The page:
The art world is still celebrating the recent opening of Louvre Abu Dhabi, but other museums are also hoping to flex their muscles on the international stage
V&A eyes new overseas projects, inspired by Louvre Abu Dhabi
This weekend, the Victoria & Albert Museum opens the doors to its new V&A Gallery in Shenzhen, China.
It could be the first of many more international collaborations for the London museum, as it takes inspiration from the success of Louvre Abu Dhabi, its deputy director Tim Reeve told The National.
“There’s no doubt that when something really big and really high impact like Louvre Abu Dhabi opens, every country around the world will be looking at it with a certain amount of envy,” Mr Reeve said. “Countries will look at it and ask themselves, ‘OK, are we doing enough?’”
Mr Reeve admitted that the V&A’s international strategy, up to now, could be described as “lacking in ambition” in terms of a 21st century museum. But the new V&A Gallery in Shenzhen is its first real attempt to address that impression.
“It’s our version of Louvre Abu Dhabi,” he said. “It’s our first major international collaboration. The scale of the commitment and I would imagine the money involved are on a different level. But it feels like the right model for us.”
The gallery, which is part of the new cultural hub Design Society in Shekou, Shenzhen, was launched in collaboration with China Merchants Shekou Holdings. The partnership is intended to last around five years, and the gallery's launch exhibition Values of Design features 250 objects from the V&A’s collection.
The London museum will also send touring exhibitions out to the region, to “really give the new museum a heart and a soul and a purpose,” Mr Reeve said.
“We don’t have the financial might or resources of the Louvre, so this is a great way for us to try and attain some of the impact of a Louvre project with a different model,” he said.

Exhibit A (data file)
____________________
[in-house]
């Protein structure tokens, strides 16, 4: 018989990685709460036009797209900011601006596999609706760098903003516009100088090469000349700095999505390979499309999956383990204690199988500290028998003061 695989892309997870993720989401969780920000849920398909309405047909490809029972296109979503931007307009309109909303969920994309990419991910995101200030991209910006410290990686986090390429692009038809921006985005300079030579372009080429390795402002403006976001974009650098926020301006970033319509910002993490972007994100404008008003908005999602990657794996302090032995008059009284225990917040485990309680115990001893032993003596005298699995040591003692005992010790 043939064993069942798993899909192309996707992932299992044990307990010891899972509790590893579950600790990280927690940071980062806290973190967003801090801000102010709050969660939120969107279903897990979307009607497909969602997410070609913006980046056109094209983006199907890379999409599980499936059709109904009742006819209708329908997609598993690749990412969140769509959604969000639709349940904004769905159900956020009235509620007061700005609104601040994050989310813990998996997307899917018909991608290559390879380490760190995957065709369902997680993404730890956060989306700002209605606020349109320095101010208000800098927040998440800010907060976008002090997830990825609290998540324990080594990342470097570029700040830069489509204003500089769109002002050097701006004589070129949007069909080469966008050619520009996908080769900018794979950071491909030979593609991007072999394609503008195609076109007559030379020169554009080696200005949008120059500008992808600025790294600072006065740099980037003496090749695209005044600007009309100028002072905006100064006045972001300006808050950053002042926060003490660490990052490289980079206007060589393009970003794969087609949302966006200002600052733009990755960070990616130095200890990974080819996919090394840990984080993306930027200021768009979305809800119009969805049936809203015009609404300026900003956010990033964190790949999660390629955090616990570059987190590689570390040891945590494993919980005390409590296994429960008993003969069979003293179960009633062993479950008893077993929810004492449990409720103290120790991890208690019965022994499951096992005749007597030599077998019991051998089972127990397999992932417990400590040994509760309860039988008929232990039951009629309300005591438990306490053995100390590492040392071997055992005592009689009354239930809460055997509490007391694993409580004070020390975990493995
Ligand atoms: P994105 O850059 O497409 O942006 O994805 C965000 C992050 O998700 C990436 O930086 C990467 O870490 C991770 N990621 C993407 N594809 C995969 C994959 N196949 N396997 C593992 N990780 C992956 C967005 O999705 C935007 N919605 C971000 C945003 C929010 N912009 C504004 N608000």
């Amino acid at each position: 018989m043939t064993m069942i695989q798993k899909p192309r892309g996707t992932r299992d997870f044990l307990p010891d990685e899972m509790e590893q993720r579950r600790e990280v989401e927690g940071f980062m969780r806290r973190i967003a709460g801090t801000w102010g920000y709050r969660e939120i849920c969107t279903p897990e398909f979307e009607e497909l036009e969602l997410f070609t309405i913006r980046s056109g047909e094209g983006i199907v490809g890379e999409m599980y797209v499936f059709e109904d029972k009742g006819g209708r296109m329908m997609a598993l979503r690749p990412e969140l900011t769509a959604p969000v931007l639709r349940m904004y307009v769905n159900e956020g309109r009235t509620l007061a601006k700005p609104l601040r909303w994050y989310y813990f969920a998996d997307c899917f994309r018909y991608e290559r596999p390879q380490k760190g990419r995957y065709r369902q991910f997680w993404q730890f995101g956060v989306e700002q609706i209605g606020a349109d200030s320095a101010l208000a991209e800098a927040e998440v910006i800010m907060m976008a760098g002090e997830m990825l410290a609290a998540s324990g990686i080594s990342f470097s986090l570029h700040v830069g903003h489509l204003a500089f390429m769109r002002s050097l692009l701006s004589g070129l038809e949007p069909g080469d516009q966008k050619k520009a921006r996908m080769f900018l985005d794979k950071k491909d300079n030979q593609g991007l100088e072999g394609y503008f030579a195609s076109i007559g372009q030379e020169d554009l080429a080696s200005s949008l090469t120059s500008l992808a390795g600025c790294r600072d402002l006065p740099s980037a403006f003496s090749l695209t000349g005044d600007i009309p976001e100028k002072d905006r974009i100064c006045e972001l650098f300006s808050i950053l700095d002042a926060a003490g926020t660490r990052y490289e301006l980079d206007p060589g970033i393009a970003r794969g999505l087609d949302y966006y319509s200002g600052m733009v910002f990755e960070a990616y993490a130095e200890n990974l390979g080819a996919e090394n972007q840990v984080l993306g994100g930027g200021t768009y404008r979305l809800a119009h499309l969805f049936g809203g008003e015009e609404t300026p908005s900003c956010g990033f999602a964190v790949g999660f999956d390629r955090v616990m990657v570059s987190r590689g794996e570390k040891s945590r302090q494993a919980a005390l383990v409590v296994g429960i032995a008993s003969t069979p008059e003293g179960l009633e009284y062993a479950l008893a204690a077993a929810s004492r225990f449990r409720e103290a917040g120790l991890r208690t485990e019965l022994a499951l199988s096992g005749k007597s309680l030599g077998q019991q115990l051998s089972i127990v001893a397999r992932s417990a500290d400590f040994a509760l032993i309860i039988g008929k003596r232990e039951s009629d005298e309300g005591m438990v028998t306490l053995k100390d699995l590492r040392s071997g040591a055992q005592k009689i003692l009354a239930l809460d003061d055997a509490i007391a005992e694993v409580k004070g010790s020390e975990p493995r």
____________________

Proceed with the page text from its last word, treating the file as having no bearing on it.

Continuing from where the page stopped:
“The reason we like our model is because we’re not taking a huge amount of financial risk in ploughing V&A resources into constructing a new museum in a different country,” he added. “Someone else is taking the lion’s share of that risk. Our responsibility in the collaboration is to do what we do best, which is providing content.”
One of the advantages of such a model, he said, is that it allows the V&A to be “fleet of foot” – “so if something fascinating happens elsewhere in the design world, we can go there quickly”.
Could the UAE be their next step? Mr Reeve said it’s too early to say, but never say never.
“Because this is our first big project outside the UK, we want to make sure we evaluate it properly before we move on to other places,” he said.
“It’s too early to say where we’d want to go next, but the V&A doesn’t have any geographical boundaries – like most museums, we’re about the idea, and about the collection. I couldn’t possibly say ‘Yes we will go to the UAE,’ but I also wouldn’t rule anything out. If the model is successful, we would want to do more of it.”
Mr Reeve was the V&A’s representative at the opening of Louvre Abu Dhabi last month, and he praised the “extraordinary” ambition of the new museum.
“The Louvre Abu Dhabi building is extraordinary, the ambition of it, and the commitment from the UAE and from France is inspiring,” he said. “It’s a real ‘wow’ building when you walk in there, and I take my hat off to the Louvre and to the Abu Dhabi government.”
“That model is not a model for the V&A, but it shows pretty clearly that the UAE is serious about its investment in culture and in tourism, so I think we, like other museums around the world, will now pause and see how audiences and visitors respond to it.”
As the UK looks to its future outside the European Union, it will be more important than ever for the British government to help cultural institutions such as the V&A to achieve their international aspirations, he said.
“We should never be complacent, and certainly for post-Brexit Britain it will be even more important than ever that the creative industries are playing their part overseas in terms of cultural collaboration, commercial collaboration and making sure we’re building bridges with nations that want to do business with us,” he said.
“It’s definitely, definitely not a time to be resting on our laurels.
“But I’m confident that the V&A is doing its bit, and I think the UK government needs to continue to incentivise and support institutions like ours to take on these projects overseas with ambition and panache.”
The V&A Gallery opens as part of the new cultural hub Design Society in Shekou, Shenzhen, on 2 December vam.ac.uk/designsociety